A statement from the regional side stated that Trudeau, who had contacted CARICOM Chairman, Barbados’ Prime Minister Mia Mottley, and CARICOM Secretary General Ambassador Irwin LaRocque about the cancellation due to the “pressing domestic matters”, said the Canadian Prime Minister reiterated his desire to strengthen ties between the region and Canada and looked forward to another opportunity to interact with the leaders.
WASHINGTON, United States, Monday February 17, 2020 – If candidates were to get a prize for making the best case for why they are best suited to be Secretary-General of the OAS, María Fernanda Espinosa would have easily walked away with it when the three contenders for the post appeared before the Permanent Council of the Organization on February 12.
Showing all the competence, knowledge and experience that come from holding high ministerial offices and the Presidency of the UN General Assembly, Ms Espinosa handled, with remarkable grace and aptitude, difficult interrogations from the representatives of the US and governments supporting the re-election of the incumbent, Luis Almagro.
The objective of the interrogations from this group of countries, which included Bolivia, Brazil and Colombia, was to try to paint Ms Espinosa as an ideologue who would act against decisions and declarations of the OAS, engineered by a majority of 18 delegations, against the Maduro and Ortega governments of Venezuela and Nicaragua and the Presidency of Evo Morales of Bolivia which was ended by a coup d’état, however else it is portrayed.
This group of governments strongly support Mr Almagro because, in the abuse of his office, he has been their most enthusiastic standard bearer against the Maduro and Ortega governments.
So preoccupied is this group of governments with trying to ensure that Mr Almagro remains in position, that they have, so far, refused to recognize that Ms Espinosa is not an ideologue and is, in fact, a realist; a pragmatic leader who fully understands that the success of any organization depends on its capacity to build consensus among all its stakeholders. Incidentally, the regime in Bolivia is still to hold credible elections to legitimize the government it seized.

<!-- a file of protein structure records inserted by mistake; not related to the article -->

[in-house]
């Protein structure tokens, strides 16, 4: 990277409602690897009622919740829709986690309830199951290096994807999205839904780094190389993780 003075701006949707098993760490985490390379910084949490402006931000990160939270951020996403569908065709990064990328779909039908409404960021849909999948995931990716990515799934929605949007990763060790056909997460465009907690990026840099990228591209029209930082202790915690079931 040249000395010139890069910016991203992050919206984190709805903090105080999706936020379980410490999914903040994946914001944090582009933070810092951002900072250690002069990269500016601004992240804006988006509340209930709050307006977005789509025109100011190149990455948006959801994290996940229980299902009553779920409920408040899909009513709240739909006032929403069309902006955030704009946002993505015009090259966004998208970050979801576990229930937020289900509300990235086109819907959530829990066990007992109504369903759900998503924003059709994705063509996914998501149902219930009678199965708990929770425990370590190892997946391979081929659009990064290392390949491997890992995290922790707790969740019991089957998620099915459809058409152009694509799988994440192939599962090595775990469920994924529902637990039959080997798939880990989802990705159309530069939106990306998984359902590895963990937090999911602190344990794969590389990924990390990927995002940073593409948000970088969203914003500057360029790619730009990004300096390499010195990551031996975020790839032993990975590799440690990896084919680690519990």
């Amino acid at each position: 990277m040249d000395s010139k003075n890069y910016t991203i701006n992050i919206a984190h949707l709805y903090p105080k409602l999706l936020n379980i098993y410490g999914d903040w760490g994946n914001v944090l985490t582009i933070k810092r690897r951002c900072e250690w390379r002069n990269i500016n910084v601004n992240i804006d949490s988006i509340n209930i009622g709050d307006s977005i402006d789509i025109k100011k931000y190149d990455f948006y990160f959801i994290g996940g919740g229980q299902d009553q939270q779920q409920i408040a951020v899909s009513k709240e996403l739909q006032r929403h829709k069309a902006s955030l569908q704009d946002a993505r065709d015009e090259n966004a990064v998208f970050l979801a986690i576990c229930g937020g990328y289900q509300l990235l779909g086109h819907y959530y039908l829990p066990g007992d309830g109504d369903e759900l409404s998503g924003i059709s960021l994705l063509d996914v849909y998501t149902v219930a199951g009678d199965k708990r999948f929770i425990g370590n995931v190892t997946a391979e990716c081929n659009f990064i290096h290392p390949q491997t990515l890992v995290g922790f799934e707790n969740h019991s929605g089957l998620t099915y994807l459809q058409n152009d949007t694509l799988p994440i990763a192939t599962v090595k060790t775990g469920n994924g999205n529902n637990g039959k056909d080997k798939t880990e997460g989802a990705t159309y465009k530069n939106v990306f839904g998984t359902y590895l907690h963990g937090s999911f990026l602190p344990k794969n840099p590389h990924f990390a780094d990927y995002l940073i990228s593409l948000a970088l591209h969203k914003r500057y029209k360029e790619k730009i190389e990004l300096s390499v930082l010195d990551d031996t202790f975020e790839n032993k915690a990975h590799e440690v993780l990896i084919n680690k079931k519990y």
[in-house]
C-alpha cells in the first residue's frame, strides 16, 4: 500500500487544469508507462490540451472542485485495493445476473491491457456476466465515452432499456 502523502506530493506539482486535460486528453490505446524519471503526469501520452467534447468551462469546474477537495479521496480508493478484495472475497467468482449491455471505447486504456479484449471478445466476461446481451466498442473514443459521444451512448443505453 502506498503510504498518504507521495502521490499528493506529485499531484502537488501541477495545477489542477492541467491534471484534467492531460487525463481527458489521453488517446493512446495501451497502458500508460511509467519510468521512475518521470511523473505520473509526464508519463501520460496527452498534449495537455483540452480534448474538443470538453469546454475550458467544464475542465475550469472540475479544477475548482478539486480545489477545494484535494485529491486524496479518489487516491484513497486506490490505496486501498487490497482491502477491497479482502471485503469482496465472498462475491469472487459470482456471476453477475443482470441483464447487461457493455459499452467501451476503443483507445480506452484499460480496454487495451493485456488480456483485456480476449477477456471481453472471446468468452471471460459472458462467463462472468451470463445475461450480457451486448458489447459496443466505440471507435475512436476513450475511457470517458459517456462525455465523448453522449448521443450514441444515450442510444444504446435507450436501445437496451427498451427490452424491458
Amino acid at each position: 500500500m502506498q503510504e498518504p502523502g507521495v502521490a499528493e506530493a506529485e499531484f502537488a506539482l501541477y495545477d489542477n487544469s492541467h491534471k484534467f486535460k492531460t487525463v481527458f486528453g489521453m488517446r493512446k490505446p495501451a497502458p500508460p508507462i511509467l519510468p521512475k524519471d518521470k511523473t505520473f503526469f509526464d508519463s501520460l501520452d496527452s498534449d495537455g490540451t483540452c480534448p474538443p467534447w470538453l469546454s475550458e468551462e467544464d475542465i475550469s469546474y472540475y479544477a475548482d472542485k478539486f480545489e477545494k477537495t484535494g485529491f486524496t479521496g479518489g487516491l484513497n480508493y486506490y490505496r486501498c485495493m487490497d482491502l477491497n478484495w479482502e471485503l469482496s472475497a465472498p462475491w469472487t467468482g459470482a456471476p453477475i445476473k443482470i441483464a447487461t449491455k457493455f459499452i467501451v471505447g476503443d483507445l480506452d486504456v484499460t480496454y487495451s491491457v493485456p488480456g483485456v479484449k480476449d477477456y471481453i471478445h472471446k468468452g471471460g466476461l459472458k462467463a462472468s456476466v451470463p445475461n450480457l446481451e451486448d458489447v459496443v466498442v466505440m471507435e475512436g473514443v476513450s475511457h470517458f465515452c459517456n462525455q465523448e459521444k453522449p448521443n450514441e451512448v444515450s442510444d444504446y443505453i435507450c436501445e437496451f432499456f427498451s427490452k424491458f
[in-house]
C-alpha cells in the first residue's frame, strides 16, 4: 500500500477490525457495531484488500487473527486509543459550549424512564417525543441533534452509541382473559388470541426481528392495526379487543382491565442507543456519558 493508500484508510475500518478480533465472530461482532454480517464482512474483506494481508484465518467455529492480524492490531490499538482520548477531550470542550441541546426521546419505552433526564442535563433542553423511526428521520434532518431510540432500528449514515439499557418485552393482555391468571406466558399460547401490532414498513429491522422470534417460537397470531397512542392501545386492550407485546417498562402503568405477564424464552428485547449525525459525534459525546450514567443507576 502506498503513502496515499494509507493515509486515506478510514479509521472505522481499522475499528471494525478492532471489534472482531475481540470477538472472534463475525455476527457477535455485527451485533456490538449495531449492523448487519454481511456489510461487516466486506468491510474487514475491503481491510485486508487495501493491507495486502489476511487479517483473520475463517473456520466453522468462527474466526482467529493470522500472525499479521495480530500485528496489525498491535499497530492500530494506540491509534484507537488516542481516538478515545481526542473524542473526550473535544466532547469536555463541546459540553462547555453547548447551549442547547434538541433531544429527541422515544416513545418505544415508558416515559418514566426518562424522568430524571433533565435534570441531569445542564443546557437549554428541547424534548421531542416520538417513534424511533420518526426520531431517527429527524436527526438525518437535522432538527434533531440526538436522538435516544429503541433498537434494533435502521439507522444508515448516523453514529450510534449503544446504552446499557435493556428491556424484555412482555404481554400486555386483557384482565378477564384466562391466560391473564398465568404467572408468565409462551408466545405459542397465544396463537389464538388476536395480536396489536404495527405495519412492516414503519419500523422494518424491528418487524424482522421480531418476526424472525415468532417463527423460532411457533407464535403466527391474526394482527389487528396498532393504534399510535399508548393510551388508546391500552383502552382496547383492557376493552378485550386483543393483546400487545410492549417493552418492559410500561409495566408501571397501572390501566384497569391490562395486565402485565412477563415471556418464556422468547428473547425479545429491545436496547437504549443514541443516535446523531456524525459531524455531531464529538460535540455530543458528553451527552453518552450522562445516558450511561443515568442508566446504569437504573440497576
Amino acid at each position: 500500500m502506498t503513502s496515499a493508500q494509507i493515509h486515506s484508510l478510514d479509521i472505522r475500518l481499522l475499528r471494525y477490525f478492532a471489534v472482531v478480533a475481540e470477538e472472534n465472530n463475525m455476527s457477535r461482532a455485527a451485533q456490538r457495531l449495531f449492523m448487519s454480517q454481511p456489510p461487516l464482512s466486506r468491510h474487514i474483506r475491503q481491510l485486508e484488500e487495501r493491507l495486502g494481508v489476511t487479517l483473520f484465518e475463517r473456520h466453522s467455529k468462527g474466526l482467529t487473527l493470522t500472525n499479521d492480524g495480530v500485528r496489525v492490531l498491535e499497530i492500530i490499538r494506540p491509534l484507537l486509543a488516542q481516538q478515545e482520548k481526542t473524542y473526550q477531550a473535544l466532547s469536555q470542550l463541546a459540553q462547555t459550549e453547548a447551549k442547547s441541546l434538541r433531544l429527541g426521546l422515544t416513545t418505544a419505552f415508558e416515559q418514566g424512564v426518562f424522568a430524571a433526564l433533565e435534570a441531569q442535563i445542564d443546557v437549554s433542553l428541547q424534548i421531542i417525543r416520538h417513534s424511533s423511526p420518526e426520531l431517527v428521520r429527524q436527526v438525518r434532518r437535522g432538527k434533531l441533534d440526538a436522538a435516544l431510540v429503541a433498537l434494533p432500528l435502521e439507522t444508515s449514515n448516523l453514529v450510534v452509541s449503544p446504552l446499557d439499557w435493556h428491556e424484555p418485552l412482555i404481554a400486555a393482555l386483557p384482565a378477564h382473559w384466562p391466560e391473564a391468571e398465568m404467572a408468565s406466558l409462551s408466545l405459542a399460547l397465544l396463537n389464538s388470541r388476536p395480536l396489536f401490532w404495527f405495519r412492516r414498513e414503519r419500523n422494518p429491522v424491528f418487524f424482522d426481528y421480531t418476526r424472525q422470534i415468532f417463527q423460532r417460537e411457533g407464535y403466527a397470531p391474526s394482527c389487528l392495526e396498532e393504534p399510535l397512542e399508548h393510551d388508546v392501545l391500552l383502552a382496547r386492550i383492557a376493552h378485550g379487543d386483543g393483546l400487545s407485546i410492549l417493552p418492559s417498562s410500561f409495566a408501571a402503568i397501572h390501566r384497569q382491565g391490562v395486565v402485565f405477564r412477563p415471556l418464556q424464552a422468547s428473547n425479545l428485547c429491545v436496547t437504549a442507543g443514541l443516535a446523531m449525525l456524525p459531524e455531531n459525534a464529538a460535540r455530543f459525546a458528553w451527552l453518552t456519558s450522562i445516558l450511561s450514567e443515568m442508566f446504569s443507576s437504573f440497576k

Only the deaf, or those who deliberately blocked their ears, would not have heard her say with passion and commitment that she will “strengthen human rights bodies” and “promote an initiative for the universalization of inter-American human rights instruments”. If they were listening, they would also have heard her say that, as Secretary-General, she would be more “Secretary” than “General” (a failing of Mr Almagro’s), and that she would carry out the mandate and instructions given to her by Ministers.
And, it would only be the malicious who would deliberately misrepresent Ms Espinosa’s undertakings. Yet, the Brazilian Ambassador, in a later public session treating with the candidate for the post of Assistant Secretary General, and with Ms Espinosa unable to respond, completely misrepresented her remarks, saying that she had stated she would not be guided by decisions of Ministers and the Permanent Council of the OAS. It took, another woman, Lou-Ann Gilchrist, the Ambassador of St. Vincent and the Grenadines, with great diplomatic restraint, to point out the Brazilian Ambassador’s misrepresentation.
If, those who are so desperate to retain Mr Almagro as their attack dog, would acknowledge that it is that posture that has led to the polarization and ineffectiveness of the OAS, they might see in Ms Espinosa an experienced and capable diplomat who, as she herself has publicly declared, “will not promote personal ideologies or the interest of any group”. It is precisely because Mr Almagro has been so ready to be partisan that the OAS is now a fractured and weak organization, recognized not for its achievements but for its contentious divisions.